|SMALL BOX OF OLD PATTERNS|
Recently, a small box stuffed with patterns for quilts, afghans and needlepoint fell into my possession. As of today, I have not completely finished going through the material to see what all it contains but I recognized that most of the patterns were torn from pages of magazines dated during the 70s and 80s. That puts most of the box’s material in the range of 30 to 40 years old.
Now why would a small cardboard box filled with this kind of stuff interest me? Well, it wouldn’t have maybe 30 or 40 years ago but now it does. Why? About in the early 90s I attended an older woman’s estate sale and spied a colorful afghan. For some crazy reason I was smitten with the colors and the workmanship that had gone into it. As perhaps some of you know, I do like women’s handwork -- but usually in the form of quilts. Afghans had never really appealed to me -- I had an instant change of heart as I carried away the beautiful estate sale afghan.
|1970S WOMAN'S DAY MAGAZINE ARTICLE ON GRANNY SQUARES|
Since that sale I have been attempting (at a slow pace) to find out more about afghans. This box of patterns would perhaps contribute answers to several of the questions I had regarding them.
Old books about constructing afghans can be found in the library. But, they do not include what were some of the popular patterns over the past years -- or the social history surrounding them. So finding torn-out pages from magazines like Woman’s Day and McCall’s Patterns in the box gave me a snippet of information of what seemed to be popular -- it appeared that the crocheted granny square was the winner since the 70s and perhaps before? Or perhaps since I found this box in Kentucky, the granny square only reflects what was popular here?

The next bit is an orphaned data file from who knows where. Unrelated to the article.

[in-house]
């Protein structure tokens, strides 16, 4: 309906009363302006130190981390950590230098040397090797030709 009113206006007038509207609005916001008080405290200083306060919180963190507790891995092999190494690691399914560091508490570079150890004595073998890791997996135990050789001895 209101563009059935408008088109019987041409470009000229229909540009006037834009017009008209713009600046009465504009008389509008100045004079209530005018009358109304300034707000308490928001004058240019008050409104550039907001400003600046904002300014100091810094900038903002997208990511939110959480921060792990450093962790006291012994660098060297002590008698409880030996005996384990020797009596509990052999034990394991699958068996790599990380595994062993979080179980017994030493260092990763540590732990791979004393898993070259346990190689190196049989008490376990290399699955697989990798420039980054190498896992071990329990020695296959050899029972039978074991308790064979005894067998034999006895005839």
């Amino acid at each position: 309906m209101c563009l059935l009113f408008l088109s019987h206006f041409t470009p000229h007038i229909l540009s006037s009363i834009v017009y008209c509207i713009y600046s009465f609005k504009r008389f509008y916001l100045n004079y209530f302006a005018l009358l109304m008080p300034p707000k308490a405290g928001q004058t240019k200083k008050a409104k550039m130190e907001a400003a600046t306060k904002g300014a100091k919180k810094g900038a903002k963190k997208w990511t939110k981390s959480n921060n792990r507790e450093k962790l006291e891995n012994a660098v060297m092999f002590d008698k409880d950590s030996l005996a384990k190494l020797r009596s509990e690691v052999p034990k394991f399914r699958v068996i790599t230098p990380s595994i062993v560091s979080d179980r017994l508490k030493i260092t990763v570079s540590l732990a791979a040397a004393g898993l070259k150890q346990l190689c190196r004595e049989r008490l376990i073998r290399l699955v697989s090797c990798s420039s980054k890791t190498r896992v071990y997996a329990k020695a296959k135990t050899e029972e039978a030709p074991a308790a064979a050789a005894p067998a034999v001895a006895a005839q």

|BORDER DESIGN OF AFGHAN BELOW|
Over the years the type I came to prefer were the granny squares. Also, I gravitate toward afghans with fringeless borders that are patterned with earthy colors of yarn. Many Kentucky quilts have earthy colors and I am assuming that perhaps their colors influenced Kentucky made afghans.
After all these years, since I first found that afghan, I feel I am just at the starting line of figuring out their patterns -- knitted or crochet styles, and other attributes of these wonderfully worked afghans.
|UNIDENTIFIED AFGHAN PATTERN WITH CURVY BORDER|